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EDITORIAL - Rot in the maritime industry

() - August 31, 2006 - 12:00am
Drivers of motorized vehicles are required to renew their licenses regularly, with corresponding fines for every month of delay in renewal. Rules for crewmembers in the maritime industry appear to be much less stringent. As the captain of the ill-fated oil tanker Solar 1 admitted before a special Board of Marine Inquiry the other day, his license expired in 2002. So did the licenses of four other crewmembers of the tanker, which continues to spew bunker fuel into the once pristine waters around Guimaras.

The admission of tanker captain Norberto Aguro is just the latest manifestation of the rot in the maritime industry. The owners of Solar-1, who were barred yesterday from leaving the country pending completion of the investigation of the sinking, apparently do not bother about niceties such as crewmembers’ licenses, as long as the crew can transport cargo from one port to another. As the tanker captain bragged, who needs a license — or special training in operating oil tankers — when he had been in the business for the past 25 years?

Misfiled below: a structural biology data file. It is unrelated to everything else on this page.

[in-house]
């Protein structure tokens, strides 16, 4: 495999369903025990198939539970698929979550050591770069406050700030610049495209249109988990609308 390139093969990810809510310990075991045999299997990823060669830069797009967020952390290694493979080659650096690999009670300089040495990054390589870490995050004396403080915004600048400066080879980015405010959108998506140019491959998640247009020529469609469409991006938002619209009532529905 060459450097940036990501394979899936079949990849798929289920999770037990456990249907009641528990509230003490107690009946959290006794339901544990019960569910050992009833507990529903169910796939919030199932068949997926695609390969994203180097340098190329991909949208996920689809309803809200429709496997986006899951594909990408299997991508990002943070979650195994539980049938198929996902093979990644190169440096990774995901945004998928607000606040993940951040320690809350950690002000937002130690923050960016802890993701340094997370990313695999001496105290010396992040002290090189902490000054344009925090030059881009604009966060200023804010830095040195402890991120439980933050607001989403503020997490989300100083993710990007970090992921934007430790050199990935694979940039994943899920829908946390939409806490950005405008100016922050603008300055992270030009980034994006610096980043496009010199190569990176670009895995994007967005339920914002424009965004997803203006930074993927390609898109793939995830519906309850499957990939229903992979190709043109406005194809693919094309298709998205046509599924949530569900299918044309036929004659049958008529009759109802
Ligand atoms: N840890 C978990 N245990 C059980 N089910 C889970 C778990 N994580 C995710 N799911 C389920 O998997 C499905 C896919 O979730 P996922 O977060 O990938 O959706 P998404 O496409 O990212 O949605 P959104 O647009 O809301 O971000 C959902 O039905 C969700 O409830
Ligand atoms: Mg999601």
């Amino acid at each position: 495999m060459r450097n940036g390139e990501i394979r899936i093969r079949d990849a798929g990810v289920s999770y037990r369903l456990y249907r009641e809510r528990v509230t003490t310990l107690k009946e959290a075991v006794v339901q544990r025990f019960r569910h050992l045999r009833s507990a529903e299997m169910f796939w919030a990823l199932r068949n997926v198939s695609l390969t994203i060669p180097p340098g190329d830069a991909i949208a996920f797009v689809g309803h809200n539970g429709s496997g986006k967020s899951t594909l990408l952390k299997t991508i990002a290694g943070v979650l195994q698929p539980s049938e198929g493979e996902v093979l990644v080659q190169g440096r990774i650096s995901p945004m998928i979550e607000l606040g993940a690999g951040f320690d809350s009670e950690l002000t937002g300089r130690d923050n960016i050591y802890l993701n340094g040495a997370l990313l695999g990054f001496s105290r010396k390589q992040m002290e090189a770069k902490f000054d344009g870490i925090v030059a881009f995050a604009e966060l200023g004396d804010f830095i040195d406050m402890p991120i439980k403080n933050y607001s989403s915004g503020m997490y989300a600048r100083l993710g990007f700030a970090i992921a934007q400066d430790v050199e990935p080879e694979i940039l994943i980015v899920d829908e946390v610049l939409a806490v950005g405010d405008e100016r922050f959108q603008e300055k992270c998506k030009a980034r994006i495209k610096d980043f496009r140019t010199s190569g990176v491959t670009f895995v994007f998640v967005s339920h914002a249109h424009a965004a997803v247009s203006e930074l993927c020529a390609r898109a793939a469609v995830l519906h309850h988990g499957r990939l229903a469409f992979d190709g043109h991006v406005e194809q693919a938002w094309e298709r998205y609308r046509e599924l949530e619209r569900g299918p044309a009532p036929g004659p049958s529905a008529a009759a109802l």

That experience obviously was not enough to save the Solar-1 and its toxic cargo, which is now polluting the waters and even the air around Guimaras. Aguro’s admission surprised no one in a country long used to virtual floating coffins sailing without passenger manifests. Almost every year, whether in calm seas or during typhoons, a ferry sinks or catches fire. Two years ago a ferry was bombed, killing over a hundred passengers; security forces at least are trying to prevent a repeat of that terrorist attack. The other problems that have long bedeviled the maritime industry may still be around in the next 25 years.

This much can be conceded: Coast Guard and maritime authorities are acutely undermanned and underequipped to police the coastlines of 7,100 islands. This, however, should not mean relaxing efforts to enforce maritime safety rules. There are ways of making ship owners and their crewmembers comply with maritime regulations. There are also ways of compelling maritime authorities to do their jobs better. The government should not wait for another massive environmental disaster to start overhauling the maritime industry.

AGURO AROUND BOARD OF MARINE INQUIRY CAPTAIN COAST GUARD CREWMEMBERS GUIMARAS INDUSTRY MARITIME NORBERTO AGURO TANKER
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